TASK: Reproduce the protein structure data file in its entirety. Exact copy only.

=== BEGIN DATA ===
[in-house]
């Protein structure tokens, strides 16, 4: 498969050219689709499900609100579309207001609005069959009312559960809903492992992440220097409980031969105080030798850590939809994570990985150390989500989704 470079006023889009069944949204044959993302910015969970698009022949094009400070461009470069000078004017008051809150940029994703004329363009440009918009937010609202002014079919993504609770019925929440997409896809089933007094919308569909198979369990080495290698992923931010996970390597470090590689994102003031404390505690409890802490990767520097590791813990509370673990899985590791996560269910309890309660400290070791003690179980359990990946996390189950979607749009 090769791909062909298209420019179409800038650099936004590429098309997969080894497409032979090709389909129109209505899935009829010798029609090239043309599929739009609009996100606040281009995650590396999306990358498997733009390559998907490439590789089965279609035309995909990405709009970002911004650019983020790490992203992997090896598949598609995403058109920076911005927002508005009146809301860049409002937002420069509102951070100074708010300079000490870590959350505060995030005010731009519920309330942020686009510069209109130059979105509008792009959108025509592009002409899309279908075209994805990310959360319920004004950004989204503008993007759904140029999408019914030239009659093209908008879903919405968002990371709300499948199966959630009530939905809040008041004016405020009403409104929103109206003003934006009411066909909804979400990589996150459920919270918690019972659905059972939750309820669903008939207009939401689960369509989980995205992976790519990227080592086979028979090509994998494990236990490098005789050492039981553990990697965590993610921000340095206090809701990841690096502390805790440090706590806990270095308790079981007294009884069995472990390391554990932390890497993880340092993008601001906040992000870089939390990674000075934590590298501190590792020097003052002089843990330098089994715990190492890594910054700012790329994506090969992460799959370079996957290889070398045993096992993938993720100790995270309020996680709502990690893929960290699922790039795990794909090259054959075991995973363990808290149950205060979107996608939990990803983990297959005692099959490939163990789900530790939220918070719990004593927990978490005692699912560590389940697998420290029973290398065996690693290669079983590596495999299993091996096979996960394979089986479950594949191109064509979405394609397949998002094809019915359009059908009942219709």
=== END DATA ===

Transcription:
[in-house]
């Protein structure tokens, strides 16, 4: 498969050219689709499900609100579309207001609005069959009312559960809903492992992440220097409980031969105080030798850590939809994570990985150390989500989704 470079006023889009069944949204044959993302910015969970698009022949094009400070461009470069000078004017008051809150940029994703004329363009440009918009937010609202002014079919993504609770019925929440997409896809089933007094919308569909198979369990080495290698992923931010996970390597470090590689994102003031404390505690409890802490990767520097590791813990509370673990899985590791996560269910309890309660400290070791003690179980359990990946996390189950979607749009 090769791909062909298209420019179409800038650099936004590429098309997969080894497409032979090709389909129109209505899935009829010798029609090239043309599929739009609009996100606040281009995650590396999306990358498997733009390559998907490439590789089965279609035309995909990405709009970002911004650019983020790490992203992997090896598949598609995403058109920076911005927002508005009146809301860049409002937002420069509102951070100074708010300079000490870590959350505060995030005010731009519920309330942020686009510069209109130059979105509008792009959108025509592009002409899309279908075209994805990310959360319920004004950004989204503008993007759904140029999408019914030239009659093209908008879903919405968002990371709300499948199966959630009530939905809040008041004016405020009403409104929103109206003003934006009411066909909804979400990589996150459920919270918690019972659905059972939750309820669903008939207009939401689960369509989980995205992976790519990227080592086979028979090509994998494990236990490098005789050492039981553990990697965590993610921000340095206090809701990841690096502390805790440090706590806990270095308790079981007294009884069995472990390391554990932390890497993880340092993008601001906040992000870089939390990674000075934590590298501190590792020097003052002089843990330098089994715990190492890594910054700012790329994506090969992460799959370079996957290889070398045993096992993938993720100790995270309020996680709502990690893929960290699922790039795990794909090259054959075991995973363990808290149950205060979107996608939990990803983990297959005692099959490939163990789900530790939220918070719990004593927990978490005692699912560590389940697998420290029973290398065996690693290669079983590596495999299993091996096979996960394979089986479950594949191109064509979405394609397949998002094809019915359009059908009942219709």